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David McAllister

'Complex stories without words'

David McAllister
Video: 4 minutes 45 seconds

Artistic Director of The Australian Ballet, David McAllister describes the trajectory of his relationship with dance.

This video was produced with funds donated by Tim Fairfax AC.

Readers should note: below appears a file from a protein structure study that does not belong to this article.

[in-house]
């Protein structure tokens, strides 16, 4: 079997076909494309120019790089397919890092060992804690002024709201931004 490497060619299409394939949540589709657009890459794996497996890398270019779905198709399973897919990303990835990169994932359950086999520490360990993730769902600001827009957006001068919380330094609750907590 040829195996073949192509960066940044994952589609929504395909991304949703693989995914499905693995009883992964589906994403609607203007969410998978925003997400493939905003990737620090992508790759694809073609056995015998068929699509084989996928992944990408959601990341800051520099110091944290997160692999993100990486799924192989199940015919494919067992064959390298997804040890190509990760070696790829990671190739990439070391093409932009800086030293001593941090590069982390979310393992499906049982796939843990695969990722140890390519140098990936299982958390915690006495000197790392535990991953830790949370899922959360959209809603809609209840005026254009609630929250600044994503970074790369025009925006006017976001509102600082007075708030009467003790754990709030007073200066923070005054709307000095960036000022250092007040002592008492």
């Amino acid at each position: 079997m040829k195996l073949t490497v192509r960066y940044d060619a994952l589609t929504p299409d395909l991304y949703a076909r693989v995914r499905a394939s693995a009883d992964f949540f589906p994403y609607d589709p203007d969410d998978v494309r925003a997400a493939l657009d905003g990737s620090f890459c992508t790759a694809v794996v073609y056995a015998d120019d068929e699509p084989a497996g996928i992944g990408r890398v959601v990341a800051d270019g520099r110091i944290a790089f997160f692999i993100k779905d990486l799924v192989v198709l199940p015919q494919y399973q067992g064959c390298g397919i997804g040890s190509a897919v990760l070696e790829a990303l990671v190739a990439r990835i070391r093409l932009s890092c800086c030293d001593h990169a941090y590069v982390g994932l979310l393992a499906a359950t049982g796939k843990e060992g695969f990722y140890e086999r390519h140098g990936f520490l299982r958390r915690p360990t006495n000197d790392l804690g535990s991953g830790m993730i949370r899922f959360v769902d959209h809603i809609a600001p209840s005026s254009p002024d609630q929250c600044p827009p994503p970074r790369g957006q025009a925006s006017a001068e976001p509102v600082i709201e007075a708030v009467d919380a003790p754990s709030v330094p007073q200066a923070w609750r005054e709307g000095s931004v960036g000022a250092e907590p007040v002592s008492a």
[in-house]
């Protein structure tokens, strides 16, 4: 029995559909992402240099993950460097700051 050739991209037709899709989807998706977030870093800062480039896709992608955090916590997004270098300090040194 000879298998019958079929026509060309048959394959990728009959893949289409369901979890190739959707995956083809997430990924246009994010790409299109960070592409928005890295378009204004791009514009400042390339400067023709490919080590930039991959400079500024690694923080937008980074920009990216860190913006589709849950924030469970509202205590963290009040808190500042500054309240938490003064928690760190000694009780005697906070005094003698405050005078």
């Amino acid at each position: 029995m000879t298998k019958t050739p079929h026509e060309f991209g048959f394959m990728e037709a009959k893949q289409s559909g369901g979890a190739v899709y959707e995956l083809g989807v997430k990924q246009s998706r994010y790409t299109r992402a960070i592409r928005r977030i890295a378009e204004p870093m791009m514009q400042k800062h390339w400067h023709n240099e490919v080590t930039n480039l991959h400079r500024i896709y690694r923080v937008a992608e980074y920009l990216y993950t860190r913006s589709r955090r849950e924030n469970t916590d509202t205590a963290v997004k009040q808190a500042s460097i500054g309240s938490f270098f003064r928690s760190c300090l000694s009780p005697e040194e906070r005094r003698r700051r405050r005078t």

- I've gotta say, the first time I saw that portrait, I was just in awe, really. He caught a moment that's sort of not, I guess, what people would think necessarily as a former dancer and artistic director because we tend to be on. And it was sort of more of a pensive moment, and I really liked that 'cause I feel like it's this side of me that sometimes people don't get to see. I guess I've done a lot of portrait photographs in my life. Peter was amazing because he made it so comfortable like I didn't even really notice that he was taking the photos. We were just talking, and it almost felt like it wasn't a photo session except for the fact that I had really good make-up on, and someone had done my hair really nicely, so... And I think what was really nice is 'cause I was involved a little bit in helping them make the shapes, I mean we did lots and lots and lots of moving photographs to make the piece around me. And so I was sort of involved in that 'cause I couldn't help myself but go, "Why don't you try this, "and why don't you throw that leg up?" So that was sort of fun. I was one of those weird kids that just always wanted to dance. And my family, you know, fantastic, very wonderful people. Mum and Dad, Dad was an accountant, Mum was my mum. And I have brothers and sisters that there's no artistic sort of dance background in our family at all. So I was sort of this mutant child who used to dance around the house all the time, and I used to dance in front of the TV when the TV was off, so I could see myself moving around. I didn't really have a plan B. I started training when I was seven. I saw some ballet on TV, which was Rudolf Nureyev doing Don Quixote with the Australian Ballet, and I went, "Oh, that's the sort of dance I wanna do." It's not until you step off the stage that you realise how amazing it is because, you know, the curtain goes up, and even if you feel like you haven't done your best, there is this sense of great appreciation. And it really humbles you that people can react to you in that way. We have such a privilege to do what we do, and then to have the extra acknowledgement, I guess, of an audience to be so generous with their response is quite amazing. So it is something that you never forget, and it's addictive, I've gotta say. Something that your sort of miss when you stop dancing, you know? When I finish my day at the office now and get up from my desk, there's no one applauding anymore. It's like, but I feel lucky that I had that experience. I had a number of career-ending injuries, which luckily I managed to get through. When I was 26, I blew a disc in my back. And after nine months of really slow rehab and therapy and getting myself back into dancing again, I danced for another 11 years. So it was an extraordinary experience. And then the next time I had a big period like that was when I tore my cruciate ligament in my left knee. I think those injuries really taught me a lot about myself and my endurance, and I guess my passion for dancing. But it also set up the career that I now have. So when I was off, I would do things around the ballet company. I'd go to sponsorship functions, and patron functions, and be around the administration. So it sort of began my passion, I guess, for the other side of the organisation, the non-performance side. And now, as artistic director, I think I did my apprenticeship through those injuries. Kids loved to dance. You know, you go to a pre-primary class and you put music on and they all start dancing. And then somehow throughout school-age and teenagers we sort of lose that. You know, we've told to sit down and not move, and anyone that just spontaneously dances, it's sort of seen as being a bit weird. But I think anything that brings dance out of people is really fantastic, and I love that. When you go and see a performance, it's not just what the artists do on stage, it's how you interpret it, so it's interactive. And it can be very seductive, and it's very physical, but it's also very emotional, and, I think, quite visceral that you actually have this opportunity to see people without words telling complex stories.

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